Players do not typically enjoy this time of the year, but Corey Gameiro describes the scene as a thing of beauty.
Only an hour north of Central Coast Mariners' headquarters, Ernie Merrick is exposing his Newcastle Jets squad to the horrors of pre-season, as confessed earlier in the week.
The Mariners are nearly three weeks into their arduous regime. It's a sunny winter's day in Gosford, and it is difficult not to be warmed by the delight radiating from the Mariners' new number nine, who is simply grateful to be able to return to work.
As the 25-year-old fronted the club's media yesterday, Gameiro revelled in a small moment of personal redemption. The Wollongong-born forward has fought his way back from three knee reconstructions and spent close to a thousand lonely days in rehabilitation to reach this point.
Gameiro is now a man reborn - a player finally emerging from the injury nightmare that has threatened to break his career for so long.
"I’m really excited about this year," he grins.
"When you come through that, anything else in life that comes my way whether its football related our outside football, I feel like I can accomplish anything.
"I don’t say that arrogantly, I say it just because what I did go through as an individual does make you stronger.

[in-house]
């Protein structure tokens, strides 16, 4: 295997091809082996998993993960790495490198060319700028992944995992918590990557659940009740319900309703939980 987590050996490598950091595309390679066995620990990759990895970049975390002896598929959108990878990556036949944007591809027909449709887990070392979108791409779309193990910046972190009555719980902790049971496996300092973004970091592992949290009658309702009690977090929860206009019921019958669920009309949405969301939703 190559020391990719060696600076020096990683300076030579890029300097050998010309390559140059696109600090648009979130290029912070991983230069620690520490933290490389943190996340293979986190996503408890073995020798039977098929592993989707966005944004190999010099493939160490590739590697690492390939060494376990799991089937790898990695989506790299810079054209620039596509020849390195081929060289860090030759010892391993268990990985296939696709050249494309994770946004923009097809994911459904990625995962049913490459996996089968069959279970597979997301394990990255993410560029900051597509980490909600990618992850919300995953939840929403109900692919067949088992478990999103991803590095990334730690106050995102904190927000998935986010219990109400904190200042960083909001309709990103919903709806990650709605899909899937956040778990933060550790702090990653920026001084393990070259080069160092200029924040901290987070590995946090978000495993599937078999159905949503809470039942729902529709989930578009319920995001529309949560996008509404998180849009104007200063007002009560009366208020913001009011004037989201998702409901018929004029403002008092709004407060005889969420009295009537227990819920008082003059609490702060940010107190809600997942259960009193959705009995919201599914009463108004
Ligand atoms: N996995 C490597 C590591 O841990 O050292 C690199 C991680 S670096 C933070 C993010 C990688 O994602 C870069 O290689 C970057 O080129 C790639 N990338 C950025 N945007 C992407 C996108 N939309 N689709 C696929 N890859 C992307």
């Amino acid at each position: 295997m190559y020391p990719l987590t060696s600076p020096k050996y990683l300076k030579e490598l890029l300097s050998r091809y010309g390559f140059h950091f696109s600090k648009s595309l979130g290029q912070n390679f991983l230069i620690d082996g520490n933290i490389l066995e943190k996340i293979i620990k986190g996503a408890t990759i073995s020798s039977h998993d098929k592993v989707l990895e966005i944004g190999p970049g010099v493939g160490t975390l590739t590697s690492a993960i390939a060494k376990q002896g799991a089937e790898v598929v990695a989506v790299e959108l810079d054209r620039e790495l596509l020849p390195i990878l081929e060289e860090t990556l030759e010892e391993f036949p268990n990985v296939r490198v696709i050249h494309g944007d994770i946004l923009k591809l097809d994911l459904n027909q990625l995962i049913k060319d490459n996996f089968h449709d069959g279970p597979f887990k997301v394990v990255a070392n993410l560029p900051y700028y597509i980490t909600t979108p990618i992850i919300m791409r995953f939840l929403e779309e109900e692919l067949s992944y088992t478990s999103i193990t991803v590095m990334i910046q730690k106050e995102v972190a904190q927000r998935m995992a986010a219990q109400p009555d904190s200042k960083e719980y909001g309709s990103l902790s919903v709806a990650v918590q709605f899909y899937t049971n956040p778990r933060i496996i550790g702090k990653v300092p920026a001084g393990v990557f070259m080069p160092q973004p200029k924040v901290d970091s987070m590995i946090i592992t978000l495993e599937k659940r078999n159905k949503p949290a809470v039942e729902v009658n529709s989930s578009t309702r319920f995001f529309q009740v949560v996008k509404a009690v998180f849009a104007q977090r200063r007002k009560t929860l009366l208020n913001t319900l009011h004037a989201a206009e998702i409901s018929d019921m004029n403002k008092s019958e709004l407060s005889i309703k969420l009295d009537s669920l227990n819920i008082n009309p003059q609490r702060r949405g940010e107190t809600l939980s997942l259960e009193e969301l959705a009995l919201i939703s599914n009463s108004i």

"It makes you really appreciate days like today: a beautiful day out on the field with a good bunch of boys playing football, what a dream job it is for me to have and I’m so fortunate and I appreciate it a lot more now."
Nine years ago Gameiro signed a professional contract with Fulham, a season in which the Cottagers reached the UEFA Europa League Final.
The former Australian U23 captain's career has been imprisoned by injury since then. He's missed nearly three full Hyundai A-League seasons and suffered three cruciate ligament ruptures - two on the left knee, one on the right.
As a result, Gameiro has spent close to three years alone fighting to keep his professional career from reaching breaking point.
"To spend 900 days in rehab my yourself isolated you’ve got a lot of time to talk to your brain and be by yourself and you learn a lot about yourself when you’re in that sort of environment for so long," he said.
"I feel like I’m a better person and a better player now coming through that.
"It's strange to tell people even though I’m 25 and I’ve missed four years, I still feel like I’m 21 – I'm keen, hungry and ready to get out there and play."
Gameiro is now at his fifth Hyundai A-League club after previous stints at Wellington Phoenix, Sydney FC, Melbourne City and Brisbane Roar.
His arrival in Gosford could be the perfect union between player and club, whose recent histories have both been shrouded in heartbreak and adversity.
The Mariners haven't finished higher than eighth after claiming their maiden Championship in 2014, and the club received its second wooden spoon in four years last season. An 8-2 defeat to rivals Newcastle on the final day could well have been the club's last rites.
Mike Mulvey is the man charged with restoring hope to the competition's perennial over-achievers this campaign. Mulvey won the double with Brisbane Roar in 2013/14, and says Gameiro embodies the new era he is trying to foster in Gosford.
“Corey is exactly the type of personality we need at the Mariners,” Mulvey remarked upon Gameiro's signing.
“He is hard working, motivated and a player that will take this opportunity with both hands."
It would be fitting if Gameiro led the club back to glory, and Mariners fans will have everything crossed for their new striker.